David Morris (Conservative politician)

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David Morris
Official portrait of David Morris MP crop 2.jpg
Member of Parliament
for Morecambe and Lunesdale
Assumed office
6 May 2010
Preceded byGeraldine Smith
Majority6,354 (14.0%)
Personal details
David Thomas Morris

(1966-01-03) 3 January 1966 (age 56)
Leigh, Lancashire, England[1]
Political partyConservative
Emma Smith
(m. 2019)
WebsiteDavid Morris

David Thomas Morris (born 3 January 1966) is a British Conservative Party politician, former musician and businessman serving as Member of Parliament (MP) for Morecambe and Lunesdale since 2010.[2][3]

Early life[edit]

Morris was born on 3 January 1966 in Leigh, Lancashire.[1] The son of an ex-Royal Navy Lieutenant Commander who served as Director of Maritime Affairs for the Bahamas,[4] he spent much of his youth abroad. He was privately educated at St Andrew's School in Nassau, Bahamas, Kowloon School, Hong Kong and Lowton High School in Greater Manchester.[citation needed]

An accomplished guitarist, Morris played in a band with Rick Astley. Morris and Astley played the Northern club circuit at night in the band Give Way – specialising in covering Beatles and Shadows songs – and FBI, a soul band which won several local talent competitions.[5] He became a session musician and was shortlisted for Whitesnake and Duran Duran.[6] Morris was signed under a separate management contract with the same management as Astley. He wrote songs for Stock, Aitken and Waterman,[7] including their roster of artists such as Sonia, Brother Beyond and Jason Donovan.[4]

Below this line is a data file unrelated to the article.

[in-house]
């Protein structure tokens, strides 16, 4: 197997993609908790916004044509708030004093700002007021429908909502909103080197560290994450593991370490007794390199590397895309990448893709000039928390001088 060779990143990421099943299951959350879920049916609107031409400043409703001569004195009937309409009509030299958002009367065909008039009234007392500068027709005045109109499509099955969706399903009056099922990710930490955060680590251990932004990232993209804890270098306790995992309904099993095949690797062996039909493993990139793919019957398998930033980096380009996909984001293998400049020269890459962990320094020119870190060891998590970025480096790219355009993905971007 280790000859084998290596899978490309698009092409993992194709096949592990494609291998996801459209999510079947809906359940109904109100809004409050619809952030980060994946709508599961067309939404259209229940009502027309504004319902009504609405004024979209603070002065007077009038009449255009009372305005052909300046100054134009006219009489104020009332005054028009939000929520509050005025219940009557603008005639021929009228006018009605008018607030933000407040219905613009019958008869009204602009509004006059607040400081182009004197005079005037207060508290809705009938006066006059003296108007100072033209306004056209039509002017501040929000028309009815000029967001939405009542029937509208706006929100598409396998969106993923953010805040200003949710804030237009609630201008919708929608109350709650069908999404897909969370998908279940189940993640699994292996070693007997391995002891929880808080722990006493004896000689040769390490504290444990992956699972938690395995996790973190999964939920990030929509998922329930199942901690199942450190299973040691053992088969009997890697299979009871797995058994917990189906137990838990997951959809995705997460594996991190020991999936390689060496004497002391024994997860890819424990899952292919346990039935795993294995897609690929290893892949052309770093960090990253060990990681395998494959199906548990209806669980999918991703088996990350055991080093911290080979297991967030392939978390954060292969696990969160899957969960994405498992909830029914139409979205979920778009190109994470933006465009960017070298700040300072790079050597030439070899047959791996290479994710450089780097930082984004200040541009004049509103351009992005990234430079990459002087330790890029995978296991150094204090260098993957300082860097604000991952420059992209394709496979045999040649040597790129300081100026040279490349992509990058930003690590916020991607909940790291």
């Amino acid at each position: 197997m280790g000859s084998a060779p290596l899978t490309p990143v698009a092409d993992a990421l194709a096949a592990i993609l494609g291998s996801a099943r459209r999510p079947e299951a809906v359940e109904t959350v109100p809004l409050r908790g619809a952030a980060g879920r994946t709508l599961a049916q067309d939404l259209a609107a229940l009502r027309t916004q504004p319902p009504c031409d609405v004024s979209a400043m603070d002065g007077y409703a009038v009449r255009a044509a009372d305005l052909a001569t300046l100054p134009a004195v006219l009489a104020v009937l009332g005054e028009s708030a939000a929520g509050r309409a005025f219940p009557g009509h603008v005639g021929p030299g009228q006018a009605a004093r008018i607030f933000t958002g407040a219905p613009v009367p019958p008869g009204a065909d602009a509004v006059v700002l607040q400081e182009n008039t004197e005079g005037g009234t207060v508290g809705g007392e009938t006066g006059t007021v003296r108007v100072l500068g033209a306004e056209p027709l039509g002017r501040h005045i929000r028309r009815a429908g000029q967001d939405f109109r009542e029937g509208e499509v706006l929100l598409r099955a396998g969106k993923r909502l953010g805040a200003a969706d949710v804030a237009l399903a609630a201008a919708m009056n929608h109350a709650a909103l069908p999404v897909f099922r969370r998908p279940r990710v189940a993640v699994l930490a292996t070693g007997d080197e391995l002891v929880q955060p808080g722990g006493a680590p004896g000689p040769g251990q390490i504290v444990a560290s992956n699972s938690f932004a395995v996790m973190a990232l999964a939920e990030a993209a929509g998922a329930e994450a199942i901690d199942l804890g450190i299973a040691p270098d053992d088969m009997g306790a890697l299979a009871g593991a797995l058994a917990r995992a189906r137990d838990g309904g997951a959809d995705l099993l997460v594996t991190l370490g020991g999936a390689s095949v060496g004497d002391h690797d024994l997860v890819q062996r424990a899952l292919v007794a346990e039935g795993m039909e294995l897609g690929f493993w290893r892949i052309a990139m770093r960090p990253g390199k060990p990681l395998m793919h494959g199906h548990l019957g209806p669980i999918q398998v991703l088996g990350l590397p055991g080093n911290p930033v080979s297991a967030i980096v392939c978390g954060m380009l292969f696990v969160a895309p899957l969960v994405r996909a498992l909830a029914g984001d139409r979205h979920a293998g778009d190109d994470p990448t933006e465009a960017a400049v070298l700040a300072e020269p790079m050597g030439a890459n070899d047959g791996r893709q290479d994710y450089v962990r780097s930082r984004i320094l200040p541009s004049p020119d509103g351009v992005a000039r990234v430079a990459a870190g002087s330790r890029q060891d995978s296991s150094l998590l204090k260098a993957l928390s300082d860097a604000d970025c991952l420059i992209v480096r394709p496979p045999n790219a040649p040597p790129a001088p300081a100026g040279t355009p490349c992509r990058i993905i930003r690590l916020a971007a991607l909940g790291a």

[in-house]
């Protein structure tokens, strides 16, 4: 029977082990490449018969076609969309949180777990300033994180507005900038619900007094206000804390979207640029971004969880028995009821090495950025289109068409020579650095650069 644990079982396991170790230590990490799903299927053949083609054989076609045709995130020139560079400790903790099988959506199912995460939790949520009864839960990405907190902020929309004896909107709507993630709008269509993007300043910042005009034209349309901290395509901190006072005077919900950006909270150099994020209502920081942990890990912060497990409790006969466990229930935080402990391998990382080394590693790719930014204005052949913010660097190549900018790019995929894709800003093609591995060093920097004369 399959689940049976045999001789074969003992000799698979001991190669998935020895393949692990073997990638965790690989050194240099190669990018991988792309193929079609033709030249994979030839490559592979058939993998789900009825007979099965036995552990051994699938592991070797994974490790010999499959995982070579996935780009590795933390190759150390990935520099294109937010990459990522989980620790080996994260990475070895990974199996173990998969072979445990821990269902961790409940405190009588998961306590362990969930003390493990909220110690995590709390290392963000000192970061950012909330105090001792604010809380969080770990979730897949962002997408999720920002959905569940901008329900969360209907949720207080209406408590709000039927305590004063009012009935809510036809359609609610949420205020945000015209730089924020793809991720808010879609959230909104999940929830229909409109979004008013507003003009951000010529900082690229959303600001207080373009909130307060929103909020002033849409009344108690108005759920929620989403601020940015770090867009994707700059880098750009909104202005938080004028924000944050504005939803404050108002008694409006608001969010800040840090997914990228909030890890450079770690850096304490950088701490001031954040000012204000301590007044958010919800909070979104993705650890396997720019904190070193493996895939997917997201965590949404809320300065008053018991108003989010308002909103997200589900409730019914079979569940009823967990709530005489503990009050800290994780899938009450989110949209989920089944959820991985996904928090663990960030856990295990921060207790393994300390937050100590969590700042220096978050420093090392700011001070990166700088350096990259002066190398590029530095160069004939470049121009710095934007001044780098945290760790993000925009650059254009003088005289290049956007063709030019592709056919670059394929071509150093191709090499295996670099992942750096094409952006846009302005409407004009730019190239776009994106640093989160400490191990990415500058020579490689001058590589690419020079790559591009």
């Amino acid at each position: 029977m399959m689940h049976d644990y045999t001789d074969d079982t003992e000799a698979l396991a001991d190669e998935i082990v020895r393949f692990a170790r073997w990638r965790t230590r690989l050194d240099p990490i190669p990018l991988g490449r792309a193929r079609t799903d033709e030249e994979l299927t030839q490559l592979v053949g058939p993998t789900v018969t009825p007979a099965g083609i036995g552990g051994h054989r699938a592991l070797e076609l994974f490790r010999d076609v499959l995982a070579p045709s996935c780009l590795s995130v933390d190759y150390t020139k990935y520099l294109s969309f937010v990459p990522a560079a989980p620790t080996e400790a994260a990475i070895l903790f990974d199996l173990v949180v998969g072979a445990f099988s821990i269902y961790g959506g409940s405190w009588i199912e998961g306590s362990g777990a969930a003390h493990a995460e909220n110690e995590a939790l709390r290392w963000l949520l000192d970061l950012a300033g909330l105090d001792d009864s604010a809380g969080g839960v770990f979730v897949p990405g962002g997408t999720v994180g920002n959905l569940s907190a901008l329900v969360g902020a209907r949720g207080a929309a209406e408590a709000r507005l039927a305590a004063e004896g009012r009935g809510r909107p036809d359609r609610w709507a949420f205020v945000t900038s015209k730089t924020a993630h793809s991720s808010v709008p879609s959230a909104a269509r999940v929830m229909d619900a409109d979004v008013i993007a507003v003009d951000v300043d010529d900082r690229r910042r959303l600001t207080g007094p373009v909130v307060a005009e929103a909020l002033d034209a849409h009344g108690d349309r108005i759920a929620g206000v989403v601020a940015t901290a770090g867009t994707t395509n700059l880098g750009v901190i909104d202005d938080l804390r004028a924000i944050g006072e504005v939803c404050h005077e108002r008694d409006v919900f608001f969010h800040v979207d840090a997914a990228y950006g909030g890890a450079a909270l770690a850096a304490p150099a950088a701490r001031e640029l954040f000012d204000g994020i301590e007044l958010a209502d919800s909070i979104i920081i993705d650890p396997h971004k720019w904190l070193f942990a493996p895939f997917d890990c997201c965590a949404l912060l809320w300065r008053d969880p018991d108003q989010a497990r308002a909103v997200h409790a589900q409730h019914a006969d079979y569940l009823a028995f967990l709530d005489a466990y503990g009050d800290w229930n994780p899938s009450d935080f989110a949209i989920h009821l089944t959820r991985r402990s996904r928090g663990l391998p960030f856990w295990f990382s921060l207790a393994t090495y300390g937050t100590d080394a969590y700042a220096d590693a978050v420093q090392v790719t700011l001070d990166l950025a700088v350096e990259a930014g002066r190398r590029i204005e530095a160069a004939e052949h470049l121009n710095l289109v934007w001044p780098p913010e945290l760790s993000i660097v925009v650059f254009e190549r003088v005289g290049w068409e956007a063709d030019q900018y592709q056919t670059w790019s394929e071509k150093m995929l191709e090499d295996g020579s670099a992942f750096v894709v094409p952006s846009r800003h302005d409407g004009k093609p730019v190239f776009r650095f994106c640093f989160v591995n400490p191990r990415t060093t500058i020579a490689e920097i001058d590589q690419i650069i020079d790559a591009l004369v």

Business career[edit]

Failing his attempt to join the Royal Navy as an officer due his shortsightedness, Morris followed creative pursuits. After leaving the music industry, he founded his stylist business, David Morris Hairdressing, in Leigh. He later expanded this to four other salons across the Greater Manchester area.[8] He worked as an international stylist for Pierre Alexandre International.[4]

Political career[edit]

David Morris unsuccessfully contested the seats of Blackpool South in 2001 and Carmarthen West and South Pembrokeshire in 2005, although he cut the Labour Party majority in both instances.[9]

Morris was selected as the Conservative candidate for Morecambe and Lunesdale at the 2010 general election and won it. Defeating Labour's Geraldine Smith by 866 votes, he took the constituency on a swing greater than the national average.[4] He was re-elected in 2015 with an increased majority of 4,590[10] and in 2017 with a reduced majority of 1,399.[11]

Morris served as a Parliamentary Private Secretary (PPS) to the Wales, Scotland and Northern Ireland Offices. He is thought to be the first politician to have served in every department representing a devolved nation.[12] Morris was appointed in 2014 by Prime Minister David Cameron as the first self-employment "Tsar".[13]